There has been much debate in recent weeks as to what the Covid-19 recovery will look like.
But whether the shape is V, U, W, or even a “Nike swoosh”, one thing that will be integral to any economic rebound is international trade.
In normal circumstances, I would visit over 20 countries during the year to boost global partnerships with UK enterprises small and large, reinforcing why the UK is an excellent partner and place to do business. But while travel has not been an option in recent months, my work to promote this agenda across the world has anything but slowed.
I have undertaken numerous virtual visits to speed the economic recovery through collaboration on trade, sustainability and digitalisation. Significantly, many of the countries we have engaged with are key targets for the UK government in securing free trade agreements (FTAs). This is an important point, as free trade with reduced or eliminated tariffs will be good for all sectors of the economy in the long run.
Take Japan for example, a country where the UK exports more than £4bn of financial services, and a market in which the City Corporation has worked hard to boost trade in areas including asset management, fintech and green finance.
Governments on both sides have recognised the importance of financial services in FTA negotiations, and I am delighted to see a commitment to work towards reducing barriers to cross-border trade and investment, as well as cooperation between the two countries on financial regulation.
The US too, as the UK’s biggest single trading partner, is rightly a country of huge importance for the City. From meetings with our counterparts across the pond it is clear that there is huge appetite on both sides to prioritise financial and professional services in a future FTA, and negotiations could help set a new global standard on what is possible on cross-border financial services trade. We also hope to see closer cooperation on regulatory issues, which can play an equally important role in increasing transatlantic trade in financial services.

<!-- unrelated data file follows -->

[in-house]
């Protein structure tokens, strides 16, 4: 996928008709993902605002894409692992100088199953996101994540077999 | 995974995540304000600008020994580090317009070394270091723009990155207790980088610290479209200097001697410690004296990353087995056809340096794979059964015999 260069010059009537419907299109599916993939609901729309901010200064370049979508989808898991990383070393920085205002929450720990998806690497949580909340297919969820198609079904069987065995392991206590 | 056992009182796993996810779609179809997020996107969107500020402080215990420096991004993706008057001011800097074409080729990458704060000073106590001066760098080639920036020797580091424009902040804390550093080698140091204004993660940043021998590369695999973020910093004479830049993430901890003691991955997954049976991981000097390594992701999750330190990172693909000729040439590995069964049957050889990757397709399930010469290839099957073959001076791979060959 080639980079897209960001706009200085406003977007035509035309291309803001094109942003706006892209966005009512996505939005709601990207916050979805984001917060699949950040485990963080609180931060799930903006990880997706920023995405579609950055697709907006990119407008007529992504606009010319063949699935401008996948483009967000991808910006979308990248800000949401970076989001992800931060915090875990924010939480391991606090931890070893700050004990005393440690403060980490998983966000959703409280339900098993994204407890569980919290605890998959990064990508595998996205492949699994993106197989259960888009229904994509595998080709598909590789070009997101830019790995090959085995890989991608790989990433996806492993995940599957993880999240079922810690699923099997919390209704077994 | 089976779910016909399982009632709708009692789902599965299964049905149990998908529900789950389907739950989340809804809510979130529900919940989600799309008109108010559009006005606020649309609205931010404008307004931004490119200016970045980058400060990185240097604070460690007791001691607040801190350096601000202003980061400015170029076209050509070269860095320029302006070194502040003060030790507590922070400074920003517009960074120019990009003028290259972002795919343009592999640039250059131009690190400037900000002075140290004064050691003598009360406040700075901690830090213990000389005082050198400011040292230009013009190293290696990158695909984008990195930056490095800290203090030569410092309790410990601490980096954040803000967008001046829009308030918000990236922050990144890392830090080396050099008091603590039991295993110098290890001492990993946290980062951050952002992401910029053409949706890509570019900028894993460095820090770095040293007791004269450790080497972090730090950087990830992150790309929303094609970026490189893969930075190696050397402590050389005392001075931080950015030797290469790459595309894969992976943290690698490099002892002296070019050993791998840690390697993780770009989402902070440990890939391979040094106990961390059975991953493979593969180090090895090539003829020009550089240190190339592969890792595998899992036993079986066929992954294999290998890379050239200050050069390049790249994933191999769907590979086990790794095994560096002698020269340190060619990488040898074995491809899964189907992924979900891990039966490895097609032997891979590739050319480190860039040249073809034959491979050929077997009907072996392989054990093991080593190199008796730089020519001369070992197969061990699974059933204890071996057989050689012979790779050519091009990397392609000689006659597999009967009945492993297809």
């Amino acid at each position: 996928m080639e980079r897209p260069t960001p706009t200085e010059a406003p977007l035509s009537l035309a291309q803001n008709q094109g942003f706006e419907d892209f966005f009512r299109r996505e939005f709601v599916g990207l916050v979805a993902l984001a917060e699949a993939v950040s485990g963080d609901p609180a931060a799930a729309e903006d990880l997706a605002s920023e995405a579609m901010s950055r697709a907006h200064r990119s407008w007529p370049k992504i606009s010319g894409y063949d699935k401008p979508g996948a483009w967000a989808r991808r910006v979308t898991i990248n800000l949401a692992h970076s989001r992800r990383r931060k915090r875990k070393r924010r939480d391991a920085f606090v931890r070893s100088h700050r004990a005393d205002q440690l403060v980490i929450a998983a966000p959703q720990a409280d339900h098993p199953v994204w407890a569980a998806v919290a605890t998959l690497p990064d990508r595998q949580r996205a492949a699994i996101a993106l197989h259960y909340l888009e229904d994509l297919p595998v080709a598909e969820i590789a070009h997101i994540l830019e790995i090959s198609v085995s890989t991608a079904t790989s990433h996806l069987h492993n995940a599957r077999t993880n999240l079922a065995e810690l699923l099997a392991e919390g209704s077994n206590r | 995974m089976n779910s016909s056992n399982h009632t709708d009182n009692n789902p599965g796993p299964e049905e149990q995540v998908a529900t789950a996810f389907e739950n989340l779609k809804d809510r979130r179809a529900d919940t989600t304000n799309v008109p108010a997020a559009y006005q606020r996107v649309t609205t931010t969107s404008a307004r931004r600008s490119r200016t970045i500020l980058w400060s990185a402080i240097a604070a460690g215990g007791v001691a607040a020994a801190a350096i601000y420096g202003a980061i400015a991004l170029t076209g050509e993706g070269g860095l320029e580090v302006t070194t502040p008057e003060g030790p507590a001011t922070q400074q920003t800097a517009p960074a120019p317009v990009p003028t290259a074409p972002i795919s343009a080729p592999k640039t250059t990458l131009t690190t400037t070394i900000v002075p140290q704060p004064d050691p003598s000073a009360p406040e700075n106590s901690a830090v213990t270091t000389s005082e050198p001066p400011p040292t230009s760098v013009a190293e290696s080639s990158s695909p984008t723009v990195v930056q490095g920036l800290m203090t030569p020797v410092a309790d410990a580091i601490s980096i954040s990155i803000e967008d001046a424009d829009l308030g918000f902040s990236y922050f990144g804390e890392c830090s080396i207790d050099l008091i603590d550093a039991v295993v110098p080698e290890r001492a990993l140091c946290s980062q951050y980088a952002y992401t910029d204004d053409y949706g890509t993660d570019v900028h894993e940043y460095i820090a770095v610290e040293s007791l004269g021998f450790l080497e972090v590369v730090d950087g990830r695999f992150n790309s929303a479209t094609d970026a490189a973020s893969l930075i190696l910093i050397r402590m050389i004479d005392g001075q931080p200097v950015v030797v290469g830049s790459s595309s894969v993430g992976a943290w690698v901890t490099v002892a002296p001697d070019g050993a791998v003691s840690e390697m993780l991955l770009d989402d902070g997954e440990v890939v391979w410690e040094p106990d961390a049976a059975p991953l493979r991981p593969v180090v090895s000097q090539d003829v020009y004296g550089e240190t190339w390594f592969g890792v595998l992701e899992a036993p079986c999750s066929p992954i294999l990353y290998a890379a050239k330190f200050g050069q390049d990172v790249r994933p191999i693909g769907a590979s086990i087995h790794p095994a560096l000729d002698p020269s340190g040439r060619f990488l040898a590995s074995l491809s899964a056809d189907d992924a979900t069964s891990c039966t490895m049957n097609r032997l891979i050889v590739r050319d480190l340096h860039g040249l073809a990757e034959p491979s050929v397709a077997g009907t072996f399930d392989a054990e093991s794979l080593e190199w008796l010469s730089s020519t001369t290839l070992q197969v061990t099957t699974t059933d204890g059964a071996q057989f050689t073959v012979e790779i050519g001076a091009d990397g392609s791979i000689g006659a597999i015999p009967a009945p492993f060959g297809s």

Let’s also not forget about our friends down under in Australia, where we have a particular opportunity to strengthen collaboration in green finance and fintech — two areas of our industry which will be key catalysts for post-pandemic global economic growth. Round two of FTA talks between our countries will be starting in mid-September, and I for one look forward to seeing what we can do together to boost ties.
Any good economist will tell you that global trade needs to be underpinned by a robust rules-based system. That is why the City Corporation is keeping a close eye on the selection process for the new director-general of the World Trade Organisation, with the UK government’s preferred candidate Dr Liam Fox. If he is successful in his bid, I also look forward to him making further progress on developing worldwide links in e-commerce and services, ensuring that the WTO supports the UN Sustainable Development Goals.
Closer to home, another thing that will speed the UK’s recovery from Covid-19 is of course a positive future relationship between the UK and the European Union. I hope both parties can continue discussions around the “virtual” table, and put in place the necessary equivalence and determinations as soon as possible.
A rapid recovery — regardless of which letter it takes — would benefit all of us.
Main image credit: Getty